NIGERIA. Oyo State. Niger State: The Federal Government’s improper allocation of priorities, according to the Nigerian Union of Petroleum and Natural Gas Workers (NUPENG), is to blame for the lack of Premium Motor Spirit (PMS), better known as gasoline, which contributed to the product’s shortage across the nation.
For Nigerians to be blaming tanker drivers for the product’s scarcity in the nation, according to Comrade William Akporeha, president of NUPENG’s Oyo state chapter, they should instead be blaming the federal government for their careless position and for refusing for years to build additional refineries to meet Nigerians’ needs.
At the 5th Quadrennial Delegates Conference of the Petroleum Tanker Drivers (PTD) branch of NUPENG in Ibadan, the capital of Oyo State, Akporeha announced this.
Tanker drivers shouldn’t be held responsible for the scarcity of petrol; rather, the government should be held accountable for refusing to construct new refineries during the past 30 to 40 years. Why is there a scarcity of petrol? Where is the product?
“The scarcity is not caused by tanker drivers but by the government’s misplaced priority. If the product is available, members will move it around,” Akporeha said.
“The refineries we are using in Nigeria today were built by the military regime in the past 30 to 40 years ago, surely this alone is enough to hinder the county’s success in terms of supply of petroleum to the final consumers,” Akporeha added.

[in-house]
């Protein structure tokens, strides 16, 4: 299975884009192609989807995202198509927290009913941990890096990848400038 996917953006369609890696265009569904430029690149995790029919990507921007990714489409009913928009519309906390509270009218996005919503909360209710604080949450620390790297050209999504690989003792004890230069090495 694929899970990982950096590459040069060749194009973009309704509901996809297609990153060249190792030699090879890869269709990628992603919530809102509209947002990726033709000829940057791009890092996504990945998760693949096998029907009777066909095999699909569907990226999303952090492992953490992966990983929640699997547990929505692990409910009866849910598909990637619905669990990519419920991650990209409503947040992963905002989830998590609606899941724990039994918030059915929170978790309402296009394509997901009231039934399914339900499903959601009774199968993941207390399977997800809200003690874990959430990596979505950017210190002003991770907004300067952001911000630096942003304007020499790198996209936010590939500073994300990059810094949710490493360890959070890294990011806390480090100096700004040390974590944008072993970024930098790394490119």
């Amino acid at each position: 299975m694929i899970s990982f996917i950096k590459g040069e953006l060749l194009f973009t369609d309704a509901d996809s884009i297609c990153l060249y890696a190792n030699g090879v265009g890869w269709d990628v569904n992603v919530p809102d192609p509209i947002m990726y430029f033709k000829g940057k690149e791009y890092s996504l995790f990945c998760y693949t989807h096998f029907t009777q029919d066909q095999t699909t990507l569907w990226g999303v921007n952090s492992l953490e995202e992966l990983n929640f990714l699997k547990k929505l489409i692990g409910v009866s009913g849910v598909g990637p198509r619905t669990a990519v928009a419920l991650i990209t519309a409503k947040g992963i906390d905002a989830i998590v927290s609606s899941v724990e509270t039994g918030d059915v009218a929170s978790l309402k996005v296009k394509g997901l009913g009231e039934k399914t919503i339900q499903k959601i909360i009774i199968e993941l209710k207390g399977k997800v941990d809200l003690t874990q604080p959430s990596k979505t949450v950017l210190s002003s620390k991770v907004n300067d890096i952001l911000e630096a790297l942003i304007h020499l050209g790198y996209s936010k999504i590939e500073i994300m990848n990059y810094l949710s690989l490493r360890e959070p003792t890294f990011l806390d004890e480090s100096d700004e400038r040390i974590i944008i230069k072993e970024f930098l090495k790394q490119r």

The Independent Petroleum Marketers Association of Nigeria (IPMAN), Suleja branch, however, has also accused the Federal Government of Nigeria of having a shortage of petroleum as a result of the failure to pay bridging claims.
Since June of this year, the organisation has paid N74 billion in claims to oil marketers.
The General Manager, Corporate Communications, Nigerian Midstream and Downstream Petroleum Regulatory Authority (NMDPRA), Kimchi Apollo, informed the newsmen in Abuja of the aforementioned remark.
According to Apollo, IPMAN members earned N42.30 billion while the Major Oil Marketers Association of Nigeria (MOMAN) received N9.96 billion.
N6.66 billion went to NNPC Retails, while N12.30 billion—or N73.97 billion—was given to DAPPMAN members.
Transporting petroleum from refineries to filling stations across the country costs are known as bridging claims.
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